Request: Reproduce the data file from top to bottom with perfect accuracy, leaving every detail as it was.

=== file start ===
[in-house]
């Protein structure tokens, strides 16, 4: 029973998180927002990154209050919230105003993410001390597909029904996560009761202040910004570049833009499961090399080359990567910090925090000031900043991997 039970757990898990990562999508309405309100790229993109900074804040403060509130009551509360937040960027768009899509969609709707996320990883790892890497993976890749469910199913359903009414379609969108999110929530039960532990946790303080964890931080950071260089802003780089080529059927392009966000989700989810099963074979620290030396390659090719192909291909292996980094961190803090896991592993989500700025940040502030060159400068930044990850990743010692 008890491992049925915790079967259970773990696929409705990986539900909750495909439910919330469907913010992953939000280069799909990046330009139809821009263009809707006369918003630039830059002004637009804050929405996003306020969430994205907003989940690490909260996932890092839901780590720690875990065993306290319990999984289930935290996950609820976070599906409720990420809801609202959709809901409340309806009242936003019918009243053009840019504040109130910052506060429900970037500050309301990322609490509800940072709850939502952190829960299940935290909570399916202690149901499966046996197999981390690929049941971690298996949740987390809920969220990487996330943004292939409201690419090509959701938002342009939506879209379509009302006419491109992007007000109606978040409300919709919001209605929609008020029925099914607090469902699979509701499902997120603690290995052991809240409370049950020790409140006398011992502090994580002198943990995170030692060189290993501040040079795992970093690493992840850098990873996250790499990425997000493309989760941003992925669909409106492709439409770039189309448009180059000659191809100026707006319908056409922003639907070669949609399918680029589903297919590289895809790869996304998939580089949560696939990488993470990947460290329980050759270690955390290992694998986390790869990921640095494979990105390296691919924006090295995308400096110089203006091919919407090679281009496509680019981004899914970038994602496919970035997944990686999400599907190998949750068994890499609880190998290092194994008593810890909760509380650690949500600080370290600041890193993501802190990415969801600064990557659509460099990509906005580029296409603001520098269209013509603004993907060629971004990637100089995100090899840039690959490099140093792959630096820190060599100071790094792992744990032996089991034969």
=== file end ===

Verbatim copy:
[in-house]
């Protein structure tokens, strides 16, 4: 029973998180927002990154209050919230105003993410001390597909029904996560009761202040910004570049833009499961090399080359990567910090925090000031900043991997 039970757990898990990562999508309405309100790229993109900074804040403060509130009551509360937040960027768009899509969609709707996320990883790892890497993976890749469910199913359903009414379609969108999110929530039960532990946790303080964890931080950071260089802003780089080529059927392009966000989700989810099963074979620290030396390659090719192909291909292996980094961190803090896991592993989500700025940040502030060159400068930044990850990743010692 008890491992049925915790079967259970773990696929409705990986539900909750495909439910919330469907913010992953939000280069799909990046330009139809821009263009809707006369918003630039830059002004637009804050929405996003306020969430994205907003989940690490909260996932890092839901780590720690875990065993306290319990999984289930935290996950609820976070599906409720990420809801609202959709809901409340309806009242936003019918009243053009840019504040109130910052506060429900970037500050309301990322609490509800940072709850939502952190829960299940935290909570399916202690149901499966046996197999981390690929049941971690298996949740987390809920969220990487996330943004292939409201690419090509959701938002342009939506879209379509009302006419491109992007007000109606978040409300919709919001209605929609008020029925099914607090469902699979509701499902997120603690290995052991809240409370049950020790409140006398011992502090994580002198943990995170030692060189290993501040040079795992970093690493992840850098990873996250790499990425997000493309989760941003992925669909409106492709439409770039189309448009180059000659191809100026707006319908056409922003639907070669949609399918680029589903297919590289895809790869996304998939580089949560696939990488993470990947460290329980050759270690955390290992694998986390790869990921640095494979990105390296691919924006090295995308400096110089203006091919919407090679281009496509680019981004899914970038994602496919970035997944990686999400599907190998949750068994890499609880190998290092194994008593810890909760509380650690949500600080370290600041890193993501802190990415969801600064990557659509460099990509906005580029296409603001520098269209013509603004993907060629971004990637100089995100090899840039690959490099140093792959630096820190060599100071790094792992744990032996089991034969």